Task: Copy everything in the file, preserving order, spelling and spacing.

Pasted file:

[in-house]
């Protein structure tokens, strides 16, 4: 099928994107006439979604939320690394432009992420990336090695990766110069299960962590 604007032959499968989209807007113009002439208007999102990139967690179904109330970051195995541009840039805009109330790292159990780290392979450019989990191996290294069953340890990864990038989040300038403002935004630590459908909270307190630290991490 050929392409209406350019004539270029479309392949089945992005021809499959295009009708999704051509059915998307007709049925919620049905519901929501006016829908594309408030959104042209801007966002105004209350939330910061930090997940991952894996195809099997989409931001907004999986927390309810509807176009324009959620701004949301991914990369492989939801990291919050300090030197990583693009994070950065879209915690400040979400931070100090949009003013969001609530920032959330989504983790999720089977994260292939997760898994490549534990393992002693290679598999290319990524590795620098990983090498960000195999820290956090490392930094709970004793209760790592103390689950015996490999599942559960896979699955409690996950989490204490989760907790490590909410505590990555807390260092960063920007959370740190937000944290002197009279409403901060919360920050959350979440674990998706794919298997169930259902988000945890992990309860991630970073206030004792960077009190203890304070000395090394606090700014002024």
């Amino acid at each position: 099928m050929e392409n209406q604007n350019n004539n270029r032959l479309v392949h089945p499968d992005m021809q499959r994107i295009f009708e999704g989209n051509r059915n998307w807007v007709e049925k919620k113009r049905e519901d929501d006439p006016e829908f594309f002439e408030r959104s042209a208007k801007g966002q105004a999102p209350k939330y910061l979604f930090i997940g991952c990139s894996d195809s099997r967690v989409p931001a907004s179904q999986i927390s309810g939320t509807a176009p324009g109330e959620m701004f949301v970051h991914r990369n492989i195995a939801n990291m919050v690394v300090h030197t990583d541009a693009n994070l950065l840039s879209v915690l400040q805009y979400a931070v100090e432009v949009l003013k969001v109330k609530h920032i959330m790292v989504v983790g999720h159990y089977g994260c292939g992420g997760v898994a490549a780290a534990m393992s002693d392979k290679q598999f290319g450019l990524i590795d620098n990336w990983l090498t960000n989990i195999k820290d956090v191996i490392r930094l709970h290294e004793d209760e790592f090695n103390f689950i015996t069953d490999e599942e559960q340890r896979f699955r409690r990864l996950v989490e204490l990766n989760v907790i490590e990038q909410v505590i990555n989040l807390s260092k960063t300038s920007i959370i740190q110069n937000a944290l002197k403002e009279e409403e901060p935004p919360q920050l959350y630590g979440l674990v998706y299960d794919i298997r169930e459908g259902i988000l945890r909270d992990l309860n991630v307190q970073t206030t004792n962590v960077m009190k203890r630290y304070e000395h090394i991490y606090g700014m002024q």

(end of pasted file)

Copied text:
[in-house]
């Protein structure tokens, strides 16, 4: 099928994107006439979604939320690394432009992420990336090695990766110069299960962590 604007032959499968989209807007113009002439208007999102990139967690179904109330970051195995541009840039805009109330790292159990780290392979450019989990191996290294069953340890990864990038989040300038403002935004630590459908909270307190630290991490 050929392409209406350019004539270029479309392949089945992005021809499959295009009708999704051509059915998307007709049925919620049905519901929501006016829908594309408030959104042209801007966002105004209350939330910061930090997940991952894996195809099997989409931001907004999986927390309810509807176009324009959620701004949301991914990369492989939801990291919050300090030197990583693009994070950065879209915690400040979400931070100090949009003013969001609530920032959330989504983790999720089977994260292939997760898994490549534990393992002693290679598999290319990524590795620098990983090498960000195999820290956090490392930094709970004793209760790592103390689950015996490999599942559960896979699955409690996950989490204490989760907790490590909410505590990555807390260092960063920007959370740190937000944290002197009279409403901060919360920050959350979440674990998706794919298997169930259902988000945890992990309860991630970073206030004792960077009190203890304070000395090394606090700014002024």
């Amino acid at each position: 099928m050929e392409n209406q604007n350019n004539n270029r032959l479309v392949h089945p499968d992005m021809q499959r994107i295009f009708e999704g989209n051509r059915n998307w807007v007709e049925k919620k113009r049905e519901d929501d006439p006016e829908f594309f002439e408030r959104s042209a208007k801007g966002q105004a999102p209350k939330y910061l979604f930090i997940g991952c990139s894996d195809s099997r967690v989409p931001a907004s179904q999986i927390s309810g939320t509807a176009p324009g109330e959620m701004f949301v970051h991914r990369n492989i195995a939801n990291m919050v690394v300090h030197t990583d541009a693009n994070l950065l840039s879209v915690l400040q805009y979400a931070v100090e432009v949009l003013k969001v109330k609530h920032i959330m790292v989504v983790g999720h159990y089977g994260c292939g992420g997760v898994a490549a780290a534990m393992s002693d392979k290679q598999f290319g450019l990524i590795d620098n990336w990983l090498t960000n989990i195999k820290d956090v191996i490392r930094l709970h290294e004793d209760e790592f090695n103390f689950i015996t069953d490999e599942e559960q340890r896979f699955r409690r990864l996950v989490e204490l990766n989760v907790i490590e990038q909410v505590i990555n989040l807390s260092k960063t300038s920007i959370i740190q110069n937000a944290l002197k403002e009279e409403e901060p935004p919360q920050l959350y630590g979440l674990v998706y299960d794919i298997r169930e459908g259902i988000l945890r909270d992990l309860n991630v307190q970073t206030t004792n962590v960077m009190k203890r630290y304070e000395h090394i991490y606090g700014m002024q």